Written by Julian Burlando- Salazar  

            Wednesday, June 28th, was sunny and warm, with a few high clouds and lots of light, a perfect day in Ipswich to capture footage of a soft-shell crab harvest. I took the Commuter Rail from Boston to meet Roger Warner, one of the founders of the Green Crab R&D Project. Our journey began when he picked me up at the station.

            Our first stop was to Roger’s home. If I was to immerse myself in this process, I needed some geographical context on the Ipswich salt marshes, their history and the plan for a successful afternoon. It was essential that we find the best day for lighting, high tide, and mild weather in order to take the boat out on the marsh and capture the crabs in our traps. As we reached the boat, we wasted no time setting our first crab traps.  Together Roger and I set a total of five traps and as we pulled up our first couple of traps, we found each was teeming with crabs.


As we traveled upstream, we noticed that the traps were becoming less full.  I learned even more when we took a quick break to pick up Peter Phippen, a Marine Conservationist and the Coastal Coordinator for the Upper North Shore region of the Massachusetts Bay National Estuary Project. Peter was able to give Roger and I additional context about the history of these marshes and he also assisted in retrieving our last two crab traps.

          As we finished up our fieldwork, we headed back to the grassy marsh shoreline where we started to begin the sorting process. Step one was differentiating between the males and females. I learned that this difference lies in the shape of the shell’s underbelly. The females have a wider bottom segment. Next, we looked for crabs in the pre-molt phase. This proved to be a little more difficult, with selection dependent on observing subtle cues and the sorter’s experience. One hint is the intensity of the color. Crabs in the pre-molt stage faint in color compared to those in post molt. Their claws are also less opaque, somewhat transparent; and finally, there are distinctive lines in the crabs’ shell segments, which are much more pronounced in pre-molt stages.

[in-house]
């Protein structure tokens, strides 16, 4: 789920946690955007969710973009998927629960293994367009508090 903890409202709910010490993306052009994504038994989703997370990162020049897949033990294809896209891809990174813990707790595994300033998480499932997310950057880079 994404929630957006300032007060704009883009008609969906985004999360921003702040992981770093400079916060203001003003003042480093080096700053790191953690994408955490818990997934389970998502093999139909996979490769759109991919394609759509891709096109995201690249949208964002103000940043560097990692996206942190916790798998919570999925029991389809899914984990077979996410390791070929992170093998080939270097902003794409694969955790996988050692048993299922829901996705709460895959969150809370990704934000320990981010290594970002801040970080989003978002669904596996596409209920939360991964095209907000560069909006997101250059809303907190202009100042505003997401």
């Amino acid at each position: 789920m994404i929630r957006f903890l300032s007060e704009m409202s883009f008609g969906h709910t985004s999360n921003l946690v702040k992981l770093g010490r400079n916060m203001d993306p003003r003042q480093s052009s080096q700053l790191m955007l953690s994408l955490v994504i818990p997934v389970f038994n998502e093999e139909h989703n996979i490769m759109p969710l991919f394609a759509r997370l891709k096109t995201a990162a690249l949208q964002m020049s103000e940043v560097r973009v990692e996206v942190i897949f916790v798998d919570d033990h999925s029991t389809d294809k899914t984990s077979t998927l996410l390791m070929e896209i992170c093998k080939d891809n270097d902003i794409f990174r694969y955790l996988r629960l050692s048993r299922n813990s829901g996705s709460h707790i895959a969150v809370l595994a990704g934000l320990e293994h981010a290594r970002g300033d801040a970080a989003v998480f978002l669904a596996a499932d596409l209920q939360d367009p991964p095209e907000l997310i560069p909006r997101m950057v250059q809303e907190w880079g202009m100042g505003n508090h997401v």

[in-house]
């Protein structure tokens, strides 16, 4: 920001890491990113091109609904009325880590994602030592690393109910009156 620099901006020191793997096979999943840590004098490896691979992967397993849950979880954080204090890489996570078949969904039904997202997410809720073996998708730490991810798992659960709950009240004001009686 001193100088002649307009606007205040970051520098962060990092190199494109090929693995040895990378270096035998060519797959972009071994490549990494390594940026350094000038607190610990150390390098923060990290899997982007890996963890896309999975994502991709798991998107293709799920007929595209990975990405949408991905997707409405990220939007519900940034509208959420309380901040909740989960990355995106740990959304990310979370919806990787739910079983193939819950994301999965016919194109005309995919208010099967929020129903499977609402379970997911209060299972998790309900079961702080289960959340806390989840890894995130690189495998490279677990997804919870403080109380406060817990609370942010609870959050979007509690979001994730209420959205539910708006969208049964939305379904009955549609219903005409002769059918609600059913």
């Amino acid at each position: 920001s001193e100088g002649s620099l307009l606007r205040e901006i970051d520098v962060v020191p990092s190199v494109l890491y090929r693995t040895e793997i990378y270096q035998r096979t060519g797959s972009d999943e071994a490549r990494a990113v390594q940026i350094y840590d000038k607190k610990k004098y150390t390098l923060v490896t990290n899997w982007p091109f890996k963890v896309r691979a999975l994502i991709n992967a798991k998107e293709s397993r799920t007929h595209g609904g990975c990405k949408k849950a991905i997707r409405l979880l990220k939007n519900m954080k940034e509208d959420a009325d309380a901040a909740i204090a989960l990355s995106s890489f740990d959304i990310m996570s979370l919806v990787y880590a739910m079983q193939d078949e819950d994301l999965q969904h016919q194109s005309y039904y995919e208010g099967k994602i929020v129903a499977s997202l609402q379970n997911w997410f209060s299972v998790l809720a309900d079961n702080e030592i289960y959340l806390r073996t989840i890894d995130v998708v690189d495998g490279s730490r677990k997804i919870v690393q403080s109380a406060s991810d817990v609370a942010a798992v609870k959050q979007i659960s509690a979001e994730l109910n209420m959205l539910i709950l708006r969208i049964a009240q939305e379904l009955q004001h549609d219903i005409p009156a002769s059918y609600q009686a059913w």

After sorting through our five traps, we had accumulated what Roger deemed a decent number of pre-molt crabs, which I approximated to be around ten. I learned that this number is significantly less than what they might find toward the middle of molting season. Our day’s work was complete.

As I headed back to Boston I reflected on this amazing experience. Being able to learn in a hands-on environment with an expert was invaluable, and I am truly grateful. I felt connected to the environment and enriched by what I learned about the nature and sorting of green soft-shell crabs.

Photos by Julian Burlando- Salazar

Photos by Julian Burlando- Salazar